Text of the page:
They do remain united in their ability to draw back together after their differences are shed – for they have a strong marriage built out of trust and truthfulness. It is through their discussions they realise certain aspects of their business and their personal lives are coming to a head of discourse. They cannot continue to engage in partnerships which go against their own minds and hearts which reflect the current events – from slavery to the promise of war, they are keeping on the fringes of what is reflective in the papers. This causes disruptions for them naturally but at the heart of their marriage is a union sparked out of love and united in a fond respect for each other, the world at large and the auspicious emblems of living a life with ethical morals.

As we peer more into Jane and Ashton’s world as a married couple, we start to see how difficult it is for both of them – how they must learn to yield to one another and draw a closer circle of strength to tackle what is awaiting them. There is a joyful revelation in this installment – one that further enlarges our scope of understanding for how Jane is fully lit alive by her experiences as a wife and how by embracing these subtle changes she is finding herself radically new and altered. Jane is happily introspective throughout the story – owning to her pursuit to understand herself and her environment but also, to acknowledge how each new year of a life lived is a chance to see the milestones of the experiences you’ve gained.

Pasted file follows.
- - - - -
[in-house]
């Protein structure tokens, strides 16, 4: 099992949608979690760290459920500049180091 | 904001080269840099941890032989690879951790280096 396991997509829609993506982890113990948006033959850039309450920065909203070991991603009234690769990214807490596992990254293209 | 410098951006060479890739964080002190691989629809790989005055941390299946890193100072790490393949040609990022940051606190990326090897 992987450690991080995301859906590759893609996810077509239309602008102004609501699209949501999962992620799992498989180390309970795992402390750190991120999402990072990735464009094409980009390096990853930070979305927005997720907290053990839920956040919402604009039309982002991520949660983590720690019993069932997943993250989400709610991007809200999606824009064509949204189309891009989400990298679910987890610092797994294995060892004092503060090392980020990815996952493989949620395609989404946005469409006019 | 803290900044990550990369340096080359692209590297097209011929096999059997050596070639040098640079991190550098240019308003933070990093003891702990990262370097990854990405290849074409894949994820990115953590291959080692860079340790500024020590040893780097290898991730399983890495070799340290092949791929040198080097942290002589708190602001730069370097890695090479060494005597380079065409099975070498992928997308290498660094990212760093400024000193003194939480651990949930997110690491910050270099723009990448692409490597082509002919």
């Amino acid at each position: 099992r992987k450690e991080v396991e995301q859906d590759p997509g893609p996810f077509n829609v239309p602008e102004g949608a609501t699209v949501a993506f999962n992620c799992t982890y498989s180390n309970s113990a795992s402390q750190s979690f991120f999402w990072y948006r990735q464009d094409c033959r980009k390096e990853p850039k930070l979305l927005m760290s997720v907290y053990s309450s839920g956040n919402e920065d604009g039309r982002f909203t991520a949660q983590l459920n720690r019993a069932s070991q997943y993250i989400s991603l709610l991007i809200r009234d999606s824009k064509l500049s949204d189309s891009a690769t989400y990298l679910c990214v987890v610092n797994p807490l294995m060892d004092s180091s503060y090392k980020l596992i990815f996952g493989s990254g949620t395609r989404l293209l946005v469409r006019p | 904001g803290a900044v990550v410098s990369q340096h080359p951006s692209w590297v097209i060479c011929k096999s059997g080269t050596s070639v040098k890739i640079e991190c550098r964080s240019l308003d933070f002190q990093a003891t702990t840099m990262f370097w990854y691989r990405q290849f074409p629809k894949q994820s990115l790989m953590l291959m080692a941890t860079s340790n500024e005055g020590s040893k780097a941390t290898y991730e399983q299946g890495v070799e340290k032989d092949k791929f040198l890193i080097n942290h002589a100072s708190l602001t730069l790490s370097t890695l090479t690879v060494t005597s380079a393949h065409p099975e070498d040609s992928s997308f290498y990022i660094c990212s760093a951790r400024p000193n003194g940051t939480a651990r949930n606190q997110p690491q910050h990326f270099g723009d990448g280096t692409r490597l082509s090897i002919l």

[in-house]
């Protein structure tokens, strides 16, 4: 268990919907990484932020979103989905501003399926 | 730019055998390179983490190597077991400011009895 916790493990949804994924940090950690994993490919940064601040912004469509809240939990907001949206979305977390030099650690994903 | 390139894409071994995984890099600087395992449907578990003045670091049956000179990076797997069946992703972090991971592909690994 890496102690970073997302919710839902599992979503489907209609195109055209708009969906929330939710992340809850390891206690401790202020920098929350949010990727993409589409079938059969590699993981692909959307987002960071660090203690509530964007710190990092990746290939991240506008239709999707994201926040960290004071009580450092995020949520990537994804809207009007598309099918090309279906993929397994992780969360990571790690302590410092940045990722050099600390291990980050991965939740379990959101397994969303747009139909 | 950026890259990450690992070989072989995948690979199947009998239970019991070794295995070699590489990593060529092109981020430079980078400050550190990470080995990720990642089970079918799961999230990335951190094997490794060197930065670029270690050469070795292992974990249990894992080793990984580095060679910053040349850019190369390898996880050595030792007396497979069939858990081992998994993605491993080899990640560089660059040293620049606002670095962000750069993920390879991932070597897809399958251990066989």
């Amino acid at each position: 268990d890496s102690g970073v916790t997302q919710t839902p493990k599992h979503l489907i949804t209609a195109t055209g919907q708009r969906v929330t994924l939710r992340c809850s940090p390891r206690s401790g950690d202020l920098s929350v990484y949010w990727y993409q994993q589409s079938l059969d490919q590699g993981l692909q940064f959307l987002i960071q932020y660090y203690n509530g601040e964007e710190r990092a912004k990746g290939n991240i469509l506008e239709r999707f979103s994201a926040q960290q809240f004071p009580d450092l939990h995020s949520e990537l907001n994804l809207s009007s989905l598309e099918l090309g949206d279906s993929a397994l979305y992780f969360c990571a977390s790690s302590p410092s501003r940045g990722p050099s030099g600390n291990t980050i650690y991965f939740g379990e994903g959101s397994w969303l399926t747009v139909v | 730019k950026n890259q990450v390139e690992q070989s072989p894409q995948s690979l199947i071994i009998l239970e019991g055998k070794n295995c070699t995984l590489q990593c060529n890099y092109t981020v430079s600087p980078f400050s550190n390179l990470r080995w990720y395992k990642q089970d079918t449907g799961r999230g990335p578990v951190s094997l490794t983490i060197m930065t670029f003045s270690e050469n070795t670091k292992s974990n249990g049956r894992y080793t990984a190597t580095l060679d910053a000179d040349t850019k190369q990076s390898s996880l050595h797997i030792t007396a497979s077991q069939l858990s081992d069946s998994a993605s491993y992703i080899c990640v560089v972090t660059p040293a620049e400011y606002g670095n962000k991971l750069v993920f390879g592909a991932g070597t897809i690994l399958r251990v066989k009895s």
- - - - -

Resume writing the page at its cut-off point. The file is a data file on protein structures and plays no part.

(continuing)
This particular installment ends on a happy note but one which is guarded for the future – for not everything is certain and there are a few key reasons for Ashton and Jane to feel as if the future yet to come might prove to be far more taxing than the hours that they have just passed through. It is a keenly intriguing series and one I hope more Janeites discover as it truly is a unique testimony about how a modern writer can re-tap into the life of Jane and bring her out so wholly original and true of her person to give us a near-living testimony of how she would have lived had she taken the paths and passageways he’s explored in this trilogy.

It is hard to put into words how much this trilogy has taken up a cosy niche of joy in my heart – as I first started reading this beautiful sequence of Jane Austen’s life in January 2018. The past two years has given me a lot of heartfelt joy to reconnect to Austen in a plausible and believable way of re-introducing myself into her world and the ways in which this sequence of her life could have been lived. I have felt from the start, Hemingway himself was channelling a special entreaty into her life and world – the ways in which he instinctively knew how to write about her innermost thoughts, the way he tucked in letters and correspondences into the trilogy and how he captured the heart of the Regency as an era and background to the story itself.